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Costello v. Yale-New Haven Health Servs. Corp.

Appellate Court of Connecticut

December 1, 2015

MICHAEL COSTELLO ET AL.
v.
YALE-NEW HAVEN HEALTH SERVICES CORPORATION

Submitted on briefs September 14, 2015.

Action to recover damages for, inter alia, the defendant's alleged negligence, and for other relief, brought to the Superior Court in the judicial district of Fairfield, where the court, Sommer, J., granted the defendant's motion to strike certain counts of the amended complaint; thereafter, the court, Kamp, J., granted the defendant's motion to strike count two of the substitute complaint; subsequently, the plaintiffs withdrew the remaining count of the substitute complaint; thereafter, the court, Kamp, J., granted the plaintiffs' motion for judgment and rendered judgment thereon, from which the plaintiffs appealed to this court.

Affirmed.

SYLLABUS

The plaintiffs brought an action seeking damages for negligence and for negligent, reckless and intentional infliction of emotional distress in connection with the loss of certain rings that allegedly disappeared while the plaintiffs' decedent was a patient in the defendant's hospital. Thereafter, the defendant filed a motion to strike the emotional distress counts of the complaint. The trial court ruled that a cause of action does not lie for claims of infliction of emotional distress resulting from the loss of property and granted the defendant's motion to strike the counts of the complaint that alleged infliction of emotional distress. The plaintiffs thereafter filed a two count substitute complaint alleging negligence and negligent infliction of emotional distress. A different trial court adopted the decision by the prior trial court and granted the defendant's motion to strike the count of the substitute complaint that alleged negligent infliction of emotional distress. The plaintiffs thereafter withdrew the count of the substitute complaint alleging negligence, and the court granted their motion for judgment and rendered judgment for the defendant, from which the plaintiffs appealed to this court. Held that this court, on the basis of its review of the record, concluded that the plaintiffs' claims were without merit.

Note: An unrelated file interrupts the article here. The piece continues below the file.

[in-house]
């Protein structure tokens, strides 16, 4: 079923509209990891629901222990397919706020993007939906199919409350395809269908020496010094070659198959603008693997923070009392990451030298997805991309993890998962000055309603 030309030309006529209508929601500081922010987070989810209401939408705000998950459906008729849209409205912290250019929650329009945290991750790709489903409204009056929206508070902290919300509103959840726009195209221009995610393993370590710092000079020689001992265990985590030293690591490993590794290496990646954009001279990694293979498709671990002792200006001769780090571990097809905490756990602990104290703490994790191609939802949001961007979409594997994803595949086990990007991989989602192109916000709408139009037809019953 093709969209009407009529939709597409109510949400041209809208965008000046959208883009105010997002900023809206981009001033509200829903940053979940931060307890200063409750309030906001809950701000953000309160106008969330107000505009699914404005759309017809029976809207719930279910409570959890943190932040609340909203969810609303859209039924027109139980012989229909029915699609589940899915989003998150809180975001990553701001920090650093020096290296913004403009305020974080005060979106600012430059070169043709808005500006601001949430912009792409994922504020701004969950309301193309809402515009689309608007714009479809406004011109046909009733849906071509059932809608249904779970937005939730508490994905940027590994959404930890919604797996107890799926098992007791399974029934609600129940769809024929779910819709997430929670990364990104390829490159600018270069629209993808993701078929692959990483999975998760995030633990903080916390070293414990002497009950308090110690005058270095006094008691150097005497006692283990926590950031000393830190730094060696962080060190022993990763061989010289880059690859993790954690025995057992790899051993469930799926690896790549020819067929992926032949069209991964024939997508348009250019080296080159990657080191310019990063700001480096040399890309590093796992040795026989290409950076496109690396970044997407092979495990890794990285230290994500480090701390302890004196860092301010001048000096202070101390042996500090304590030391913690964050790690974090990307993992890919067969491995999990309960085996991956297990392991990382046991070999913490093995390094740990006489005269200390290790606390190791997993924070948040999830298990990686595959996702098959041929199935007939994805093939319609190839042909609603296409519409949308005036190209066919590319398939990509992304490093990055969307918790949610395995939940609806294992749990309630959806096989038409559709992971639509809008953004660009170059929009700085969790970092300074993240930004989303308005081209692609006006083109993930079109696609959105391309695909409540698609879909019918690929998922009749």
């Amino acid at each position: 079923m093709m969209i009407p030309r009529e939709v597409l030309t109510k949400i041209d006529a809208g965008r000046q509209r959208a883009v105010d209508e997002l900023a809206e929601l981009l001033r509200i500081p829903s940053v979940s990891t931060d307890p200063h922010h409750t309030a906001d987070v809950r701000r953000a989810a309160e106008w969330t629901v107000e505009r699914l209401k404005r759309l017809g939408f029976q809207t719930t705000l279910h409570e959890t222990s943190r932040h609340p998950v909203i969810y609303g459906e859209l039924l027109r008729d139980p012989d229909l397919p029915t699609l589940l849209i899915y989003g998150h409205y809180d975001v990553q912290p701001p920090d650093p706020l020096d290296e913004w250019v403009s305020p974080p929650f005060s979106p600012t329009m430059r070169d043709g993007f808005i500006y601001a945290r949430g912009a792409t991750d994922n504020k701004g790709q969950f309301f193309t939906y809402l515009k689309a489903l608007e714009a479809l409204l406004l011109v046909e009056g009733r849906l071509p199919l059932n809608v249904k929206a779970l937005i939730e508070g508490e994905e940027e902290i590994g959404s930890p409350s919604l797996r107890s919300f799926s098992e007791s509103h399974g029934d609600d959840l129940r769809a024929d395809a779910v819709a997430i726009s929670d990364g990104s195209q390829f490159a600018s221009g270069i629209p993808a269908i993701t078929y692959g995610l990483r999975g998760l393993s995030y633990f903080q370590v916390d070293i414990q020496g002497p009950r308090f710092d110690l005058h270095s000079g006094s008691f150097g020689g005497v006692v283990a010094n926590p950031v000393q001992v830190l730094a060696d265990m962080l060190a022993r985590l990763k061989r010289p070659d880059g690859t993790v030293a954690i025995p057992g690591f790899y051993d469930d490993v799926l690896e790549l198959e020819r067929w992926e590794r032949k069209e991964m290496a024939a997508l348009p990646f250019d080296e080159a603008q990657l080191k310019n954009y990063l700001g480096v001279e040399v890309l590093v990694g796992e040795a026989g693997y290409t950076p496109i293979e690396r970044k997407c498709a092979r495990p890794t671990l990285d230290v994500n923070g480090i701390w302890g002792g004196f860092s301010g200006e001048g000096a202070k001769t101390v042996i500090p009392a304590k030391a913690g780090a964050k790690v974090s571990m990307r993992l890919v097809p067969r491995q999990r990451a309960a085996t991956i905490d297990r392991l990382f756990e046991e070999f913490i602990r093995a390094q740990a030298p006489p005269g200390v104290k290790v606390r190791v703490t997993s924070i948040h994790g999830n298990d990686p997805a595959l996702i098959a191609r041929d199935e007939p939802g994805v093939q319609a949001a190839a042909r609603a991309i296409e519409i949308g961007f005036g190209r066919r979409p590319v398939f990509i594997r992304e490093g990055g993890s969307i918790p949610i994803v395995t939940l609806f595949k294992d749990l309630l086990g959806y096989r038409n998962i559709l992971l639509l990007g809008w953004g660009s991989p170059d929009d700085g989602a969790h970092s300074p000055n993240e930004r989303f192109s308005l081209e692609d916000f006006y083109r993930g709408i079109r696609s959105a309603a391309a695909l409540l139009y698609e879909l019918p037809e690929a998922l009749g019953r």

Gary A. Mastronardi filed a brief for the appellants (plaintiffs).

Daniel E. Ryan III and Joanne P. Sheehan filed a brief for the appellee (defendant).

Beach, Alvord and Keller, Js.

OPINION

[161 Conn.App. 602] PER CURIAM.

The plaintiffs, Michael Costello and Dominic Costello, as individuals and as coexecutors of the estate of Anna Josephine Costello (decedent), appeal from the judgment of the trial court rendered following the granting of the motion filed by the defendant, Yale-New Haven Health Services Corporation, to strike the second count of the substitute complaint.[1] On appeal, the plaintiffs claim that the court " erred in granting the defendant's motion to strike [the] plaintiffs' common-law claim of negligent infliction of emotional distress . . . ." We disagree and affirm the judgment of the trial court.

The following procedural history, and facts as alleged in the substitute complaint, are relevant to the plaintiffs' appeal. The plaintiffs are the sons of the decedent. On June 1, 2011, she was transported by ambulance to the defendant's facility, Bridgeport Hospital. At the time the decedent was admitted, she was in the possession of six rings, with an alleged value of approximately $25,000, which " were of deep emotional and sentimental value to her . . . ." Due to the severity of the decedent's medical condition, she was transferred to the intensive care unit of the hospital, where she died the following morning. It was alleged that " while still in hospital custody, all six of the decedent's rings disappeared mysteriously under circumstances which strongly indicated that they had been stolen."

The plaintiffs commenced this action on December 14, 2012, with a four count complaint against the defendant alleging negligence, negligent infliction of emotional distress, reckless infliction of emotional distress, and intentional infliction of emotional distress. On [161 Conn.App. 603] March 12, 2013, the defendant filed a motion to strike the three emotional distress counts of the complaint, claiming that Connecticut does not recognize a cause of action for emotional distress arising from a loss of property. Before the motion was heard by the

Page 608

court, the plaintiffs filed an amended complaint that eliminated only the count that had alleged reckless ...


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